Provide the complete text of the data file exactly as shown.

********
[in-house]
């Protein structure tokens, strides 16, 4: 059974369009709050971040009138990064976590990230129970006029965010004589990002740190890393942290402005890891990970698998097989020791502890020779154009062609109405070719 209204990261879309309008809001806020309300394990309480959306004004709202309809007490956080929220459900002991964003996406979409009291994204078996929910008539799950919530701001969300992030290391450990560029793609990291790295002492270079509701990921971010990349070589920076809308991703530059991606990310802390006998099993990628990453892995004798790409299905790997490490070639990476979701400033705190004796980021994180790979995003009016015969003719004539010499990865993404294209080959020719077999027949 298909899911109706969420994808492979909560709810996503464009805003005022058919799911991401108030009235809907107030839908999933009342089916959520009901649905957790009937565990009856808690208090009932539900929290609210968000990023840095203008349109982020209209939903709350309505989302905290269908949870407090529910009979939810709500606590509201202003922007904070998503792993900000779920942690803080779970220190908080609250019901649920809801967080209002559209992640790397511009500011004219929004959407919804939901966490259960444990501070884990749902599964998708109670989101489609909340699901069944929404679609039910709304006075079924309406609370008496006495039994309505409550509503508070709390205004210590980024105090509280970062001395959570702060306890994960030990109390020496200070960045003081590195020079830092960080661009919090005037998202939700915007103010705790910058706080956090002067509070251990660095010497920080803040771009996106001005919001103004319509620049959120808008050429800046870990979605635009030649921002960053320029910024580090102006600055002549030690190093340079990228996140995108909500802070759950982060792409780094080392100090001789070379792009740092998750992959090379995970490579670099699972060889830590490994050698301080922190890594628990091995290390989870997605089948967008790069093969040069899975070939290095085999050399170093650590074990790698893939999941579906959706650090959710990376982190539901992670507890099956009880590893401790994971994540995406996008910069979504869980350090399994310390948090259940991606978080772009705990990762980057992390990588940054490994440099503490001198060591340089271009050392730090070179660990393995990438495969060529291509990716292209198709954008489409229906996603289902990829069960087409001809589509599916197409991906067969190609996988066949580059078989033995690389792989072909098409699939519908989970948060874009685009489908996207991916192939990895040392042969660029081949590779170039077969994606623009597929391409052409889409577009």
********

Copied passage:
[in-house]
């Protein structure tokens, strides 16, 4: 059974369009709050971040009138990064976590990230129970006029965010004589990002740190890393942290402005890891990970698998097989020791502890020779154009062609109405070719 209204990261879309309008809001806020309300394990309480959306004004709202309809007490956080929220459900002991964003996406979409009291994204078996929910008539799950919530701001969300992030290391450990560029793609990291790295002492270079509701990921971010990349070589920076809308991703530059991606990310802390006998099993990628990453892995004798790409299905790997490490070639990476979701400033705190004796980021994180790979995003009016015969003719004539010499990865993404294209080959020719077999027949 298909899911109706969420994808492979909560709810996503464009805003005022058919799911991401108030009235809907107030839908999933009342089916959520009901649905957790009937565990009856808690208090009932539900929290609210968000990023840095203008349109982020209209939903709350309505989302905290269908949870407090529910009979939810709500606590509201202003922007904070998503792993900000779920942690803080779970220190908080609250019901649920809801967080209002559209992640790397511009500011004219929004959407919804939901966490259960444990501070884990749902599964998708109670989101489609909340699901069944929404679609039910709304006075079924309406609370008496006495039994309505409550509503508070709390205004210590980024105090509280970062001395959570702060306890994960030990109390020496200070960045003081590195020079830092960080661009919090005037998202939700915007103010705790910058706080956090002067509070251990660095010497920080803040771009996106001005919001103004319509620049959120808008050429800046870990979605635009030649921002960053320029910024580090102006600055002549030690190093340079990228996140995108909500802070759950982060792409780094080392100090001789070379792009740092998750992959090379995970490579670099699972060889830590490994050698301080922190890594628990091995290390989870997605089948967008790069093969040069899975070939290095085999050399170093650590074990790698893939999941579906959706650090959710990376982190539901992670507890099956009880590893401790994971994540995406996008910069979504869980350090399994310390948090259940991606978080772009705990990762980057992390990588940054490994440099503490001198060591340089271009050392730090070179660990393995990438495969060529291509990716292209198709954008489409229906996603289902990829069960087409001809589509599916197409991906067969190609996988066949580059078989033995690389792989072909098409699939519908989970948060874009685009489908996207991916192939990895040392042969660029081949590779170039077969994606623009597929391409052409889409577009």